Revenue procedures impact U.S. tax residency rules
To slow the spread of COVID-19, many city and state leaders across America issued lockdown mandates that resulted in record-breaking unemployment numbers. At the same time, increased travel restrictions meant many individuals were unable to enter or leave the U.S. As a result, the IRS recognized that some U.S. citizens and permanent residents were forced to leave the foreign country in which they were working. Similarly, the IRS acknowledged that foreign nationals visiting the U.S. on short-term business may have been unable to leave the country before becoming a statutory tax resident (as defined in the Internal Revenue Code). As a result, the IRS issued two important revenue procedures to provide some relief so that these individuals are not penalized due to circumstances beyond their control.
U.S. citizens and permanent residents working abroad
This revenue procedure provides guidance on qualification requirements to claim the foreign earned income exclusion under IRC Section 911.
For example, if an individual was a tax resident in China before December 1, 2019 (or another foreign country before February 1, 2020), but was required to leave China on or after December 1, 2019 (or another foreign country on or after February 1, 2020), this individual may qualify to claim the foreign earned income and housing exclusion for the portion of 2019 and 2020 the person was in the foreign country. Under this revenue procedure, the exemption is not allowed if such an individual left the foreign country after July 15, 2020, unless the Treasury — after consultation with the State Department — deems it necessary to further extend this date.
Nonresident aliens working in the U.S.
Certain days are now excluded from the substantial presence test under a new COVID-19 Medical Condition Travel Exception, established as a "single period of up to 60 consecutive calendar days selected by an individual starting on or after February 1, 2020, and/or before April 1, 2020, during which the individual is physically present in the United States on each day." This is generally claimed on Form 8843.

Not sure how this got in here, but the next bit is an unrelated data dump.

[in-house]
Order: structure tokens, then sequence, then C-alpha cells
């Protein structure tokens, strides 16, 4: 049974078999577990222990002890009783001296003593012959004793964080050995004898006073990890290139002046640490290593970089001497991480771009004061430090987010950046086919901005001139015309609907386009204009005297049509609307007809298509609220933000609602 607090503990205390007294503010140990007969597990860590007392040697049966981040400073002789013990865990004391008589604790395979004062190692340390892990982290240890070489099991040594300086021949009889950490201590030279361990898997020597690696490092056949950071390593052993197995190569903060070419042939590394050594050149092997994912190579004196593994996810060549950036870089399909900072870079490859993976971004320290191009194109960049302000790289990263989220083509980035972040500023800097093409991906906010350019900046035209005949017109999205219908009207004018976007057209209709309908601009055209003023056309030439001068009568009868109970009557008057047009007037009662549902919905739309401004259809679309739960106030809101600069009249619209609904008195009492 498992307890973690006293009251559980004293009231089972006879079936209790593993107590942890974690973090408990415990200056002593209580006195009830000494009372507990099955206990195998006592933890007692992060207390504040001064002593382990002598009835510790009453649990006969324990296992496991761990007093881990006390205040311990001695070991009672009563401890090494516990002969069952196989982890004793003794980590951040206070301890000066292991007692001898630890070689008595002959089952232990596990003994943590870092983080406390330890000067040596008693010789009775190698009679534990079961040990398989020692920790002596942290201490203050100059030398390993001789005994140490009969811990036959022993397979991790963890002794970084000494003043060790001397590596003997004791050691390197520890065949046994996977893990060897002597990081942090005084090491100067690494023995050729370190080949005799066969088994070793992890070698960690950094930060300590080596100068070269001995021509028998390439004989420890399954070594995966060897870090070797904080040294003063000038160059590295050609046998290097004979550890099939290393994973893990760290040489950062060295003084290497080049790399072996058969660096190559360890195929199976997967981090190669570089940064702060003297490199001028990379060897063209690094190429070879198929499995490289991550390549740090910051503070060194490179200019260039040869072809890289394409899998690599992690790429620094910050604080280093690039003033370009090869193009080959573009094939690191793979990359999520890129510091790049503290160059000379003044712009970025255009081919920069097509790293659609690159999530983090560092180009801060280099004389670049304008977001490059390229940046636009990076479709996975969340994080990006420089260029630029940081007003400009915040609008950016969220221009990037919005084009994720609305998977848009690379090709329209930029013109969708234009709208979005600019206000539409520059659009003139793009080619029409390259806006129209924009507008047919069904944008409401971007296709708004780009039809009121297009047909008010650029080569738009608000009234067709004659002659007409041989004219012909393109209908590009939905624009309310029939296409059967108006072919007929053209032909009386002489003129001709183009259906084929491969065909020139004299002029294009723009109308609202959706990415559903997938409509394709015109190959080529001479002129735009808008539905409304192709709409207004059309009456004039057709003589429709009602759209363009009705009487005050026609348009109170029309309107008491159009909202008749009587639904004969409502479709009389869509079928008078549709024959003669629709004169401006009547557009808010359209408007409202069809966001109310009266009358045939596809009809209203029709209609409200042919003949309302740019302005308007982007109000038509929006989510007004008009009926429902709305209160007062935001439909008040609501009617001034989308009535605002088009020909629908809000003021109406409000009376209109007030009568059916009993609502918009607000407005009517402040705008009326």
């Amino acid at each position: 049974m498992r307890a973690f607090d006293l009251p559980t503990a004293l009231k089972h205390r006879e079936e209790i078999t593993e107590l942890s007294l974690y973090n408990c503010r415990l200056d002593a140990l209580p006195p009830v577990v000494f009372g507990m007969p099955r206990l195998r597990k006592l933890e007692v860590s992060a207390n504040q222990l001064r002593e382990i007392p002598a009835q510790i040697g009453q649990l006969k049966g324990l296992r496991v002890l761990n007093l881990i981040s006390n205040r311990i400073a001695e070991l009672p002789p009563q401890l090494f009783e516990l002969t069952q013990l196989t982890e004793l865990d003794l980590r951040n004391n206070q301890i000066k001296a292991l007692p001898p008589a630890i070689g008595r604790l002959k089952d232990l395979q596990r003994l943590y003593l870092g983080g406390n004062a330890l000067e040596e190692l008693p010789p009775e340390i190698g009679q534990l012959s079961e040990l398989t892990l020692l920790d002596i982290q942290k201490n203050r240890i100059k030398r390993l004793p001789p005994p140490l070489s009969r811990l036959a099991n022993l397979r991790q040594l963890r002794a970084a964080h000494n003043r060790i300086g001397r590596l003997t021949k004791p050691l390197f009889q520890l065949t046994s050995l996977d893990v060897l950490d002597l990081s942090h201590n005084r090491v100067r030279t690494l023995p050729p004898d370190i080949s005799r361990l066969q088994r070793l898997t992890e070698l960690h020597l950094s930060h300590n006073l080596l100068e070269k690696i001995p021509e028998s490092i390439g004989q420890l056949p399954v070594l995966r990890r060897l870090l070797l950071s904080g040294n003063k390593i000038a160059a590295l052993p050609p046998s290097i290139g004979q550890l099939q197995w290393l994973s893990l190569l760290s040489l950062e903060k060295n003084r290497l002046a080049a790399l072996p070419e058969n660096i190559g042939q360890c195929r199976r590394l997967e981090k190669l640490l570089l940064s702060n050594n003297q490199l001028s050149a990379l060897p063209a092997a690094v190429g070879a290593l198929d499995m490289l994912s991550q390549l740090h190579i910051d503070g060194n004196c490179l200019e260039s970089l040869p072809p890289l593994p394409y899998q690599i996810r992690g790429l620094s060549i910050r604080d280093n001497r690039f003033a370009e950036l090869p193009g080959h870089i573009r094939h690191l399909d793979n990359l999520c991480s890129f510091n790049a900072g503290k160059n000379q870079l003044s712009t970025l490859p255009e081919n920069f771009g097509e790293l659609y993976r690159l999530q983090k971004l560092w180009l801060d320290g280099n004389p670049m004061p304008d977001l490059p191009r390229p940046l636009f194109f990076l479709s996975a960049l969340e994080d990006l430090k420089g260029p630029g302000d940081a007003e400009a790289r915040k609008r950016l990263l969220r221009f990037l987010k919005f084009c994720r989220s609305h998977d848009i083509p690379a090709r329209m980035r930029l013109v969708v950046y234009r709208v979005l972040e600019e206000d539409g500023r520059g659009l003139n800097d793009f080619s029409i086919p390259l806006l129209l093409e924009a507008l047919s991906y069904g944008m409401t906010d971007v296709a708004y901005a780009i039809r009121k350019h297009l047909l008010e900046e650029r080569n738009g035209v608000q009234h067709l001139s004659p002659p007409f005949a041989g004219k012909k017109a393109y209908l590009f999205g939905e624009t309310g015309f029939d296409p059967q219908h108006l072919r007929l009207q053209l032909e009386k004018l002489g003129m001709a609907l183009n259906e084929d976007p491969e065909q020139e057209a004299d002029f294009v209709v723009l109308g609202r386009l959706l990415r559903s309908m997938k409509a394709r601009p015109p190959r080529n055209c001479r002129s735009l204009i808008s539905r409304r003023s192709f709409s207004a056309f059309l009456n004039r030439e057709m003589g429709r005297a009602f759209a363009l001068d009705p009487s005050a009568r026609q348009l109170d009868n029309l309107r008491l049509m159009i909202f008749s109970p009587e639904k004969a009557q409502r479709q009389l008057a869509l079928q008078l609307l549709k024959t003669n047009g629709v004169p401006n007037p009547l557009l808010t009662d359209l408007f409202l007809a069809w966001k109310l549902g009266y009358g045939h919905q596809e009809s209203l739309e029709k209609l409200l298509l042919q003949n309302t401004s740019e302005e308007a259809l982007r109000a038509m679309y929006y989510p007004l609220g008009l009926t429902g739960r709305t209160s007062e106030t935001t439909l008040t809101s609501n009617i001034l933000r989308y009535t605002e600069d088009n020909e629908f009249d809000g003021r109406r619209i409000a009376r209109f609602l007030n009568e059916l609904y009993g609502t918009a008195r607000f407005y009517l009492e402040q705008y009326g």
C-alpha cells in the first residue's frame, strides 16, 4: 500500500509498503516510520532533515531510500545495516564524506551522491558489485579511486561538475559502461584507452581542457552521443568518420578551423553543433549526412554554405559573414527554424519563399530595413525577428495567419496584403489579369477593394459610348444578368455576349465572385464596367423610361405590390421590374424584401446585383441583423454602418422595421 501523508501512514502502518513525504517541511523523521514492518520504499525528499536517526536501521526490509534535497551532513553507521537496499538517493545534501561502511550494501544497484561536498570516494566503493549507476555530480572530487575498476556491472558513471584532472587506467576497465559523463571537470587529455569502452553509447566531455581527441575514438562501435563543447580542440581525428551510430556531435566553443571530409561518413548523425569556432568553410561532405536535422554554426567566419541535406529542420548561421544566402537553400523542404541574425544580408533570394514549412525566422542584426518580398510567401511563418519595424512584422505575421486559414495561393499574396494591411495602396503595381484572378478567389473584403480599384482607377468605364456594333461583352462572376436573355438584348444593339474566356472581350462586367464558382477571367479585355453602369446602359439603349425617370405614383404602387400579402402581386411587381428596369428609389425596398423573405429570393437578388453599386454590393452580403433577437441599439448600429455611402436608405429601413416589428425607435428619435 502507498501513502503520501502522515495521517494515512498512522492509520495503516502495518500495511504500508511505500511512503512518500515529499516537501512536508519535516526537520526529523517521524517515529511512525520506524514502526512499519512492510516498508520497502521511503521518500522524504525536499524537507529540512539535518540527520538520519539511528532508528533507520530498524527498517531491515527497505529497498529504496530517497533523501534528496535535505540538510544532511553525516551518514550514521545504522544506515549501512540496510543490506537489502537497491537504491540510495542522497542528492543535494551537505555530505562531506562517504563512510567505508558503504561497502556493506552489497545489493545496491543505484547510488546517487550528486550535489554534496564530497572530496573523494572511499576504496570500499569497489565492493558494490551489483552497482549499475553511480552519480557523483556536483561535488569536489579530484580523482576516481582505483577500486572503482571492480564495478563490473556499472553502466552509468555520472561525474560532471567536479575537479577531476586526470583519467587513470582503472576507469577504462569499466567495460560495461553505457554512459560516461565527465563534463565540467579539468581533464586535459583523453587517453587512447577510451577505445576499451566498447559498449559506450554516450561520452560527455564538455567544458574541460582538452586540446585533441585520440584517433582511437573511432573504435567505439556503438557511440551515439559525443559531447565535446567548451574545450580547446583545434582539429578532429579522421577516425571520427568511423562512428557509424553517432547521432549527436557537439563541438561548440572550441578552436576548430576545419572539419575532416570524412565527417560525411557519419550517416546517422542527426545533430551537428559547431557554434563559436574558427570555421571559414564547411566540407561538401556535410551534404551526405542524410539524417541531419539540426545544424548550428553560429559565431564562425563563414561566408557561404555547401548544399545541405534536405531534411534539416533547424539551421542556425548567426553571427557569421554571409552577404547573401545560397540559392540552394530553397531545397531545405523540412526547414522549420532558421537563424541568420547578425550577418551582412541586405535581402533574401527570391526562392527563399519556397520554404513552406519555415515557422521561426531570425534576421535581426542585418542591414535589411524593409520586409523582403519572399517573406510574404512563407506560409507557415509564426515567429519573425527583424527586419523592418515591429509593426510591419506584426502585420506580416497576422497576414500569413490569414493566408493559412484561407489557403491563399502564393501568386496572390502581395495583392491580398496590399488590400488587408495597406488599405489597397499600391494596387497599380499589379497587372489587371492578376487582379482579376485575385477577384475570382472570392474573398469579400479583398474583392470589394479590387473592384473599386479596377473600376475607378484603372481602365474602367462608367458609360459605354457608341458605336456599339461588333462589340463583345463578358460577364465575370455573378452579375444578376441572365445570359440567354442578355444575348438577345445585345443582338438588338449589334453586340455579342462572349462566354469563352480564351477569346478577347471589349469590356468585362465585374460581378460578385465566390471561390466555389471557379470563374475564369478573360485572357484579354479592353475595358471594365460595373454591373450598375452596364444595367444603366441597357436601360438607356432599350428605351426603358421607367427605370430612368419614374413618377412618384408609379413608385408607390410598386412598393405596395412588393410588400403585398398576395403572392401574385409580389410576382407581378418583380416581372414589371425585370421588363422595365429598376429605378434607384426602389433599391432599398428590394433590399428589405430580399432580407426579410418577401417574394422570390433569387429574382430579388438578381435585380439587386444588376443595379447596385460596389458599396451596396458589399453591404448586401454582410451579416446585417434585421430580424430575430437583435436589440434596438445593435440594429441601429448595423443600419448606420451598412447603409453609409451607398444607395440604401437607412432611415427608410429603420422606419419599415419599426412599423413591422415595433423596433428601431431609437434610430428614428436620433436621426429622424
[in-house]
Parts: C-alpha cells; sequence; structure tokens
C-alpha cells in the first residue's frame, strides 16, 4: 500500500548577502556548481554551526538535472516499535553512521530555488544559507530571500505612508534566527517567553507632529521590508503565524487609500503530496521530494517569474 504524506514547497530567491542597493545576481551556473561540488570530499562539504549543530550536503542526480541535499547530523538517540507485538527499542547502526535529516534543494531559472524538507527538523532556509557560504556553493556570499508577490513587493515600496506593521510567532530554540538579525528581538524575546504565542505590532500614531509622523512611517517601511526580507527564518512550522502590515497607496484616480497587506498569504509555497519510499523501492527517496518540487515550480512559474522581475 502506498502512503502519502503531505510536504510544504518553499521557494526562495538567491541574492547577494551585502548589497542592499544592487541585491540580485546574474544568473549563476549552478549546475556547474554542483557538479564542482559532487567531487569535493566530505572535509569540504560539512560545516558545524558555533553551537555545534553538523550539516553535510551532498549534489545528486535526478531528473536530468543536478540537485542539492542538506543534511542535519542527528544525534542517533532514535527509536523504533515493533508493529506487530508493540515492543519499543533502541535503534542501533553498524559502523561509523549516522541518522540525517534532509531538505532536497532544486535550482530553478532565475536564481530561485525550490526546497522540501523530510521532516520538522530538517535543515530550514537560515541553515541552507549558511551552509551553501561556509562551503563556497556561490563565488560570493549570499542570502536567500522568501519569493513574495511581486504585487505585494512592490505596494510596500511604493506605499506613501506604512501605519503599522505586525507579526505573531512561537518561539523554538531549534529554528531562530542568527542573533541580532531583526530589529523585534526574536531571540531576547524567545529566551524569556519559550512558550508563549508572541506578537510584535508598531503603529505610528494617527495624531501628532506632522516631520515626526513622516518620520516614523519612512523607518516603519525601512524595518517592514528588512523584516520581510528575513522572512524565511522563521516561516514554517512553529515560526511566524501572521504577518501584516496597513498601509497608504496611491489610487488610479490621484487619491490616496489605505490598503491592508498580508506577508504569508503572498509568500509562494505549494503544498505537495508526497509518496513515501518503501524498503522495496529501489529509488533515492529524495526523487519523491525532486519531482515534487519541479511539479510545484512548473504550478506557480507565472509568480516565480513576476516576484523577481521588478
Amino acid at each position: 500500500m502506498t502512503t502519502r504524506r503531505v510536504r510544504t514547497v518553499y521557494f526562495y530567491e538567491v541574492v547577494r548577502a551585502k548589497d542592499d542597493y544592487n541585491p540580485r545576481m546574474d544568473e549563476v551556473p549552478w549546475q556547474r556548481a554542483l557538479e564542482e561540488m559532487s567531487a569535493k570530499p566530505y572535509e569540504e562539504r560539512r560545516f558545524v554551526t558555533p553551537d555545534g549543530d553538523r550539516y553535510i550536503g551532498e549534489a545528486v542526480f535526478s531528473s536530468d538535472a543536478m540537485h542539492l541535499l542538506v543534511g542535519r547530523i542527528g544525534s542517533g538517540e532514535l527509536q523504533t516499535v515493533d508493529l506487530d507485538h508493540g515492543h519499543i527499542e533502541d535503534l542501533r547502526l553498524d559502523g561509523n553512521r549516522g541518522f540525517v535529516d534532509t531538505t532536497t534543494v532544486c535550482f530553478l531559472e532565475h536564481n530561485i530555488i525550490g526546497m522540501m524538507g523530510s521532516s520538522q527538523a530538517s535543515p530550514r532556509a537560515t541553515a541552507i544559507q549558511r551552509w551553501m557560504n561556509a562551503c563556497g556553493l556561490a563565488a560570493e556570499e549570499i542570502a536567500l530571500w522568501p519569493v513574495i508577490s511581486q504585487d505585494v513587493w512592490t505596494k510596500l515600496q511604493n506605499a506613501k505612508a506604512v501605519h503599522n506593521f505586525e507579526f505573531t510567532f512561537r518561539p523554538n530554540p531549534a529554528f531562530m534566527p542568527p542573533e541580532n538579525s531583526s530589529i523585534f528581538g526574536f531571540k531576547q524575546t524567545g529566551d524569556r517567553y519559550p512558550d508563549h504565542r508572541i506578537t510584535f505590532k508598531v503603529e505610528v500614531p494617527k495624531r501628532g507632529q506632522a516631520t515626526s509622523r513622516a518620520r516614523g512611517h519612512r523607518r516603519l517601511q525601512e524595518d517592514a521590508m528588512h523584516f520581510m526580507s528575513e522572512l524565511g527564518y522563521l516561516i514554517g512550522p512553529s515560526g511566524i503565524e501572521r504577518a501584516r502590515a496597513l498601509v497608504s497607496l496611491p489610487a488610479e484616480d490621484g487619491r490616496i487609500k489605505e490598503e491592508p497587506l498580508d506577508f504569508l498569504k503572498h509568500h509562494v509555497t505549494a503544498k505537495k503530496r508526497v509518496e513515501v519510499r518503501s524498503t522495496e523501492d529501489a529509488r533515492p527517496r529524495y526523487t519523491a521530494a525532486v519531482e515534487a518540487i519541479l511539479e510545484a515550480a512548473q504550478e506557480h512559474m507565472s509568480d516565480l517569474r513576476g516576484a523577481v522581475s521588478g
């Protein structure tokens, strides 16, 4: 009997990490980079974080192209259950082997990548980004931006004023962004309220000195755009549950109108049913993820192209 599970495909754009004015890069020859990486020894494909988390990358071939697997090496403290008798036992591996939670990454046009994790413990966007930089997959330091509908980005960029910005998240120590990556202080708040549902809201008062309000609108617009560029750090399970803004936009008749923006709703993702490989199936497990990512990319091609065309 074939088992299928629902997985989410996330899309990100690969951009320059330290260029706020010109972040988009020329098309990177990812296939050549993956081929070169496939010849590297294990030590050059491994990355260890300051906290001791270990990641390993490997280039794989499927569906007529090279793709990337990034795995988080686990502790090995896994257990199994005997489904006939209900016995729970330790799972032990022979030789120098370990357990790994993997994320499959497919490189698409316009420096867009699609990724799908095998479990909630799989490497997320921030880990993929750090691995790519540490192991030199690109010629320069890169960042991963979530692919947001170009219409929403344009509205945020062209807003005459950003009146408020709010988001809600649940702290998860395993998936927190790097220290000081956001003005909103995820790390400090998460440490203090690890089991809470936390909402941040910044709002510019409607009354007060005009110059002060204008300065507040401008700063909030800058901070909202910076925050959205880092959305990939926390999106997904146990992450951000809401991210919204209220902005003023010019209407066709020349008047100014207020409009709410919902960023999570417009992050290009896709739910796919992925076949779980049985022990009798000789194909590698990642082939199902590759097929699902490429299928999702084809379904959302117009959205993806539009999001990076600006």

Post-pandemic global assignment considerations
Sweeping legislative changes in 2020, coupled with a significant shift in political power in 2021, have increased uncertainty on taxation in the global economy. As a result, many organizations are finding it difficult to efficiently estimate or recalculate the cost of supporting cross-border employees who work remotely.
Income tax on regular earnings is only one piece of the puzzle. Social Security tax and related benefits could introduce a double taxation cost if an employee’s remote workplace is in a different country or state than their assigned office location. Review the temporary relief noted above and the ongoing tax residency of your cross-border employees to help your organization manage unknown costs and to maintain top talent in these uncertain times.
Employers may consider revising tax reimbursement programs to include income caps on tax-equalized income, or to limit the amount of multi-year income — such as equity compensation — awarded during the pandemic. Companies may also need to update policies to address cross-border employees who are unable or choose to work remotely in a country different than the country of their employer where the employer has no office or permanent establishment. Keep in mind, an employee’s work location can lead to additional tax cost if net profits of the organization become taxable only because an employee is working remotely in a country other than the employer’s country’s place of business.
How we can help
If you are unsure how a cross-border employee working remotely in a new location may impact your organization, contact a CLA professional. We can help you analyze the cost and tax exposure for both your organization and the cross-border employee. Our global team understands the intricacies of doing business abroad and is here to help guide you.